Baroness Troutback is rude, self-obsessed with lots of idiosyncrasies like smoking cigars or pipes and singing big-band songs very badly as well as voraciously bi-sexual and unable to give a coherent account of anything, being rather anxious to make elliptical statement. Thankfully, the social revolution since the days of HM has allowed lowly followers to tell the Character to get a move on as they haven't got all day. Her take on being anti-PC is to be unpleasantly offensive to anyone who comes her way. "Jack" Troutback is clearly not based on any real member of the House of Lords. Those ladies are formidable but never rude, especially not to waiters who cannot answer back.

The plot revolves round an incredibly PC college in New Paddington, Indiana, called Freeman University, where a totalitarian regime has been imposed under the guise of diversity by the criminal President, the tyrannical Provost and her thug of a henchman. Through a number of interesting developments, Baroness Troutback, the head of a college in Cambridge, is invited to be a Distinguished Visiting Professor (DVP).

Understandably, she does not like what she finds. She does not like the food, the people, the habits, the fact that it is no longer the forties or fifties in middle America, the diversity police, the control freakery or the destruction of anything resembling academic standards. Lady Troutback seems sublimely unaware how much of what she dislikes exists in England, which, in a head of a Cambridge college and active member of the House of Lords is surprising, to put it mildly.

Still her rudeness becomes an asset when she tackles the poisonous PC and diversity brigade. She senses that there is some criminal activity in the background and hires a couple of young private eyes who die in a mysterious car accident. There is also the unexplained death of the previous Dean who maintained high academic standards, so we know who is responsible for his demise.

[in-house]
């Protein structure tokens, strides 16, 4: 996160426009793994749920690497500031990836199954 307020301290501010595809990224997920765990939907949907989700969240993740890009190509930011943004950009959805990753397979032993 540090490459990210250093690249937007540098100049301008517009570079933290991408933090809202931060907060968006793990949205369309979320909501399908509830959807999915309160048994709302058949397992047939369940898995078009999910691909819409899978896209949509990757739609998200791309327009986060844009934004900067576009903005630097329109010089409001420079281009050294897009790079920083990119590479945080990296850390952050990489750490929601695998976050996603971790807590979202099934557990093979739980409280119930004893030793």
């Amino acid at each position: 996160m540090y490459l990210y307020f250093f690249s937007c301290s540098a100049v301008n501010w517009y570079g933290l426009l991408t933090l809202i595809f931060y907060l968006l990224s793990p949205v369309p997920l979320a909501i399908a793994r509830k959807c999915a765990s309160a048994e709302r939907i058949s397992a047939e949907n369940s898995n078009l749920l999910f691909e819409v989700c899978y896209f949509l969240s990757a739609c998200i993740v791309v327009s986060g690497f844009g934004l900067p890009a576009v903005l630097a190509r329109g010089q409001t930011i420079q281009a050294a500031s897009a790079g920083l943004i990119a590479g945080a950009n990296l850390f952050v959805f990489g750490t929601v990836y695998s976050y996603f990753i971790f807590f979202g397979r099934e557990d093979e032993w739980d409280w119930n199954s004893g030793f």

There is also the mysterious and completely ineffectual guerrilla organization that wants to fight back but does not know how and clearly needs a Boudicca, to wit, "Jack" Troutback. The organization goes under the initials VRC, which stands for Vast Rightwing Conspiracy and takes much inspiration from Ayn Rand and the science fiction, I mean fantasy, writer Terry Goodkind.

So the lady decides to fetch Robert Amiss, who, at least knows what goes on in Britain, though his knowledge of America, libertarian writers and philosophy is so poor that several chapters are happily spent on him being enlightened in the rather odd certainty that the reader is on his level of ignorance.

Among other things Amiss, who was a bright and witty young man in the early books (he is still witty but has turned into a nitwit), does not know is the role the blogosphere has played in America. Apparently, Freeman U is so isolated that they know nothing about right-wing websites, writers or bloggers.

This novel came out last year when the blogosphere led the campaign against the bipartisan immigration amnesty and defeated it. Nobody in this novel knows anything about such matters and blogs are seen as itsy-bitsy little online diaries. Now that is so last century.